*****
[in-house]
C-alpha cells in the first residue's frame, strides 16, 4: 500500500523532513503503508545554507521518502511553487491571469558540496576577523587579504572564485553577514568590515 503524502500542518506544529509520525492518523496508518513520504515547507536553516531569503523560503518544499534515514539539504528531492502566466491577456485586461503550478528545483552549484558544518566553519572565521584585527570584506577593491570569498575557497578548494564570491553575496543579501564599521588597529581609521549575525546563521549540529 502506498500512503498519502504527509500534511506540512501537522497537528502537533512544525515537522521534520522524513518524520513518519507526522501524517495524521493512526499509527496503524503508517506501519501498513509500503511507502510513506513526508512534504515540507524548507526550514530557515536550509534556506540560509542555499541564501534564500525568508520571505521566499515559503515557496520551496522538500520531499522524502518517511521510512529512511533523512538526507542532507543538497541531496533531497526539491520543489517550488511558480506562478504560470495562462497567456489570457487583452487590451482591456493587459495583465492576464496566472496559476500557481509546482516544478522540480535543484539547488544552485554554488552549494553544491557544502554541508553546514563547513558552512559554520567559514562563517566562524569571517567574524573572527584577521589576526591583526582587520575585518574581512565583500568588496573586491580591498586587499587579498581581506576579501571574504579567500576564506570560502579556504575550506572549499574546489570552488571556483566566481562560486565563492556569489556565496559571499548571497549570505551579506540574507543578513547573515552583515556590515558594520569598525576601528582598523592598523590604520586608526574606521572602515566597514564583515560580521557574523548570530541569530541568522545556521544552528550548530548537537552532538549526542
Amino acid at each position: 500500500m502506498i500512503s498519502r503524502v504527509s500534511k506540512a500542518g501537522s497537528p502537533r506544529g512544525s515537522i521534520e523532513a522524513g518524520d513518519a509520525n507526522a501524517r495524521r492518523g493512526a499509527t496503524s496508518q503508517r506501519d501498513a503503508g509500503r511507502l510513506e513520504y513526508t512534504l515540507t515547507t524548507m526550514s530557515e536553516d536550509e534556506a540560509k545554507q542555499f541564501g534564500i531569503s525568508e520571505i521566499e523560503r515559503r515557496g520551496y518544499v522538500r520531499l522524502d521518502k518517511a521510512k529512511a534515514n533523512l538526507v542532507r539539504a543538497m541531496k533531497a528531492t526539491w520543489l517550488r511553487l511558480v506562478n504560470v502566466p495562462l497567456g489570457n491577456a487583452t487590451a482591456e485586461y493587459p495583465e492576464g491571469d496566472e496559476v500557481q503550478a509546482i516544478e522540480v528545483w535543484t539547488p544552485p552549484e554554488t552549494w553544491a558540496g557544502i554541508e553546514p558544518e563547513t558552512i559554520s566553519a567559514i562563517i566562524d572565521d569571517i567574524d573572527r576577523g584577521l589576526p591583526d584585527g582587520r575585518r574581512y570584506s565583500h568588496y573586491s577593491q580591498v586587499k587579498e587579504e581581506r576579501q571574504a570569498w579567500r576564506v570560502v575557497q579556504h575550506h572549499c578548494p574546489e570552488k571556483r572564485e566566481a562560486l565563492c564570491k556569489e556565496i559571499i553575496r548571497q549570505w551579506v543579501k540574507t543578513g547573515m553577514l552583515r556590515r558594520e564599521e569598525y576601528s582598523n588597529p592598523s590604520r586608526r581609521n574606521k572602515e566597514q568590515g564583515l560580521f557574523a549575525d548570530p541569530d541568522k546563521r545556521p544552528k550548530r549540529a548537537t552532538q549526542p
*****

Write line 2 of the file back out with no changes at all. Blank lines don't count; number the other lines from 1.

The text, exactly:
C-alpha cells in the first residue's frame, strides 16, 4: 500500500523532513503503508545554507521518502511553487491571469558540496576577523587579504572564485553577514568590515 503524502500542518506544529509520525492518523496508518513520504515547507536553516531569503523560503518544499534515514539539504528531492502566466491577456485586461503550478528545483552549484558544518566553519572565521584585527570584506577593491570569498575557497578548494564570491553575496543579501564599521588597529581609521549575525546563521549540529 502506498500512503498519502504527509500534511506540512501537522497537528502537533512544525515537522521534520522524513518524520513518519507526522501524517495524521493512526499509527496503524503508517506501519501498513509500503511507502510513506513526508512534504515540507524548507526550514530557515536550509534556506540560509542555499541564501534564500525568508520571505521566499515559503515557496520551496522538500520531499522524502518517511521510512529512511533523512538526507542532507543538497541531496533531497526539491520543489517550488511558480506562478504560470495562462497567456489570457487583452487590451482591456493587459495583465492576464496566472496559476500557481509546482516544478522540480535543484539547488544552485554554488552549494553544491557544502554541508553546514563547513558552512559554520567559514562563517566562524569571517567574524573572527584577521589576526591583526582587520575585518574581512565583500568588496573586491580591498586587499587579498581581506576579501571574504579567500576564506570560502579556504575550506572549499574546489570552488571556483566566481562560486565563492556569489556565496559571499548571497549570505551579506540574507543578513547573515552583515556590515558594520569598525576601528582598523592598523590604520586608526574606521572602515566597514564583515560580521557574523548570530541569530541568522545556521544552528550548530548537537552532538549526542